• Arturo Fabbro
4. term, Medialogy, Master (Master Programme)
This paper details the theoretical background and the production of an educational
documentary film whose main purpose is to get its audience involved in a wider
discussion on digital surveillance and technology.
Some contemporary theories on digital surveillance view the extraction of data
from users as part of a mechanism of “behavior modification”, a potential threat
whose consequences might have troubling implications for the meaning of human
agency itself. At the same time, studies show that users might not care enough
about their privacy as to take action, due to a feeling of "digital resignation". Getting
a user involved into a discussion on his or her own privacy is further complicated
by the fact that issues of surveillance and algorithmic intelligence seem
almost “non-human” for us to understand. Therefore, the question might arise of
of how can digital surveillance be represented and communicated.
Starting from the central role that the concept of "human nature" has in the
discourse on surveillance, this paper proposes a theory of “digital humanism” as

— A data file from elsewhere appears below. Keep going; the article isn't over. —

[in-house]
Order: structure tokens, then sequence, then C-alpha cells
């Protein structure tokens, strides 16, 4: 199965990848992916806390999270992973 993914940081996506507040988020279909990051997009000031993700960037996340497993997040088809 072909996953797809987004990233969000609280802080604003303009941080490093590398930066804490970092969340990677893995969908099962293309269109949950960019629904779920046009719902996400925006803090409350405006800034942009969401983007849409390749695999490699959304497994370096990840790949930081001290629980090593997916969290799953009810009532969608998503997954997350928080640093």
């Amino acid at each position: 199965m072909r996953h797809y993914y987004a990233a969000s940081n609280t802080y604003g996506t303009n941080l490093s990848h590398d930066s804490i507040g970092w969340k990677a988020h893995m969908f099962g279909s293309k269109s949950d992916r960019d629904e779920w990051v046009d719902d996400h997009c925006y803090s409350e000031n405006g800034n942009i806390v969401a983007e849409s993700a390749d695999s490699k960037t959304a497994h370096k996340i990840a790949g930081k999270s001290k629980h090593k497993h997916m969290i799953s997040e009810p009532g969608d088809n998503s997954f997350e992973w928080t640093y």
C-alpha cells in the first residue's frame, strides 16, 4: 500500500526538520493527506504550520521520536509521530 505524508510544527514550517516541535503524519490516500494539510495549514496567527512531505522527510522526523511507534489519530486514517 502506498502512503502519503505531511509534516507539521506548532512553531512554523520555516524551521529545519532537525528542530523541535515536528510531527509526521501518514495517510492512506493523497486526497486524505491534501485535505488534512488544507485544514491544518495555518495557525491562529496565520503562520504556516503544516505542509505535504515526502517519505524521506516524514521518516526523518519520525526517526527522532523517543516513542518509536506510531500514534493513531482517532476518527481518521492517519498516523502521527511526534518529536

a strategic shift in focus towards the human user and the experiential nature of
interacting with algorithms. To attempt at answering the question of how can
surveillance be represented, an educational documentary film was produced according
to the framework of digital humanism. The film aimed at encouraging
viewers’ self-reflection by looking at the tight interplay between user behavior, algorithmic
knowledge, and the folk theories that are developed to understand the
world of algorithms. The film included a varied set of characters, their everyday
life and beliefs on the topic of technology. Eventually, the film suggested the idea
of “personal data obfuscation” as a tactic to deceive algorithms and retain one’s
own privacy and autonomy.
Qualitative testing was carried out eight participants, with the aim of investigating
whether the film was able to impact the viewer’s own algorithmic awareness,
especially in relation to tactics of personal data obfuscation. Results showed
that the film as an educational method succeeded in getting the audience engaged
on the topic of digital surveillance, which was thought to be very relatable to the
viewer’s own everyday life. However, not all communicative goals were reached,
and the film was criticised for lacking technical information. Constructive criticism
was also raised towards the concept of "personal data obfuscation". Future research
can consider the educational framework described in the paper and further
broaden it in conjunction with traditional methods for computer science literacy.
Publication date25 May 2023
Number of pages70
ID: 530955286